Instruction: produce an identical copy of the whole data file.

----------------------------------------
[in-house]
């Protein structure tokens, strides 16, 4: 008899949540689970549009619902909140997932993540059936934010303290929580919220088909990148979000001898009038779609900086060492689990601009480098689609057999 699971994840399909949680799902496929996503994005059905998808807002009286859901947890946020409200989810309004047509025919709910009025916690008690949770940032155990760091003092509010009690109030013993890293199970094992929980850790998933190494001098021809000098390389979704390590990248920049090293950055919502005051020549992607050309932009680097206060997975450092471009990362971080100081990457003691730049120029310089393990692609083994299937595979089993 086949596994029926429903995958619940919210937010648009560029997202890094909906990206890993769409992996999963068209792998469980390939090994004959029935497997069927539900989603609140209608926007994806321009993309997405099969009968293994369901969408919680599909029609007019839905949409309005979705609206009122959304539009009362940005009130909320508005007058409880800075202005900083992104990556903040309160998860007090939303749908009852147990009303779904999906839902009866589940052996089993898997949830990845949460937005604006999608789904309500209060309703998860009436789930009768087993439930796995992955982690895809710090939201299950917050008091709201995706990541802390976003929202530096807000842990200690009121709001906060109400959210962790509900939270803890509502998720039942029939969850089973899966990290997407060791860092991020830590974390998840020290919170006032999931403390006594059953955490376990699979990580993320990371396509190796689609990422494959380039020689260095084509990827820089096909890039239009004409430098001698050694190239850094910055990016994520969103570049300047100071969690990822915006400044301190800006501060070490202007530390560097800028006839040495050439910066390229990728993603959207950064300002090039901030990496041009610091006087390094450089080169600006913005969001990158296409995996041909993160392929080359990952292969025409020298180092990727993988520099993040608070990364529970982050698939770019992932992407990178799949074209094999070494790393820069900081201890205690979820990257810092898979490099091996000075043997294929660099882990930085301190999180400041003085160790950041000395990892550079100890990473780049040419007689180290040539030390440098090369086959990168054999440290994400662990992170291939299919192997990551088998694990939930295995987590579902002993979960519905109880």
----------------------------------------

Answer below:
[in-house]
């Protein structure tokens, strides 16, 4: 008899949540689970549009619902909140997932993540059936934010303290929580919220088909990148979000001898009038779609900086060492689990601009480098689609057999 699971994840399909949680799902496929996503994005059905998808807002009286859901947890946020409200989810309004047509025919709910009025916690008690949770940032155990760091003092509010009690109030013993890293199970094992929980850790998933190494001098021809000098390389979704390590990248920049090293950055919502005051020549992607050309932009680097206060997975450092471009990362971080100081990457003691730049120029310089393990692609083994299937595979089993 086949596994029926429903995958619940919210937010648009560029997202890094909906990206890993769409992996999963068209792998469980390939090994004959029935497997069927539900989603609140209608926007994806321009993309997405099969009968293994369901969408919680599909029609007019839905949409309005979705609206009122959304539009009362940005009130909320508005007058409880800075202005900083992104990556903040309160998860007090939303749908009852147990009303779904999906839902009866589940052996089993898997949830990845949460937005604006999608789904309500209060309703998860009436789930009768087993439930796995992955982690895809710090939201299950917050008091709201995706990541802390976003929202530096807000842990200690009121709001906060109400959210962790509900939270803890509502998720039942029939969850089973899966990290997407060791860092991020830590974390998840020290919170006032999931403390006594059953955490376990699979990580993320990371396509190796689609990422494959380039020689260095084509990827820089096909890039239009004409430098001698050694190239850094910055990016994520969103570049300047100071969690990822915006400044301190800006501060070490202007530390560097800028006839040495050439910066390229990728993603959207950064300002090039901030990496041009610091006087390094450089080169600006913005969001990158296409995996041909993160392929080359990952292969025409020298180092990727993988520099993040608070990364529970982050698939770019992932992407990178799949074209094999070494790393820069900081201890205690979820990257810092898979490099091996000075043997294929660099882990930085301190999180400041003085160790950041000395990892550079100890990473780049040419007689180290040539030390440098090369086959990168054999440290994400662990992170291939299919192997990551088998694990939930295995987590579902002993979960519905109880």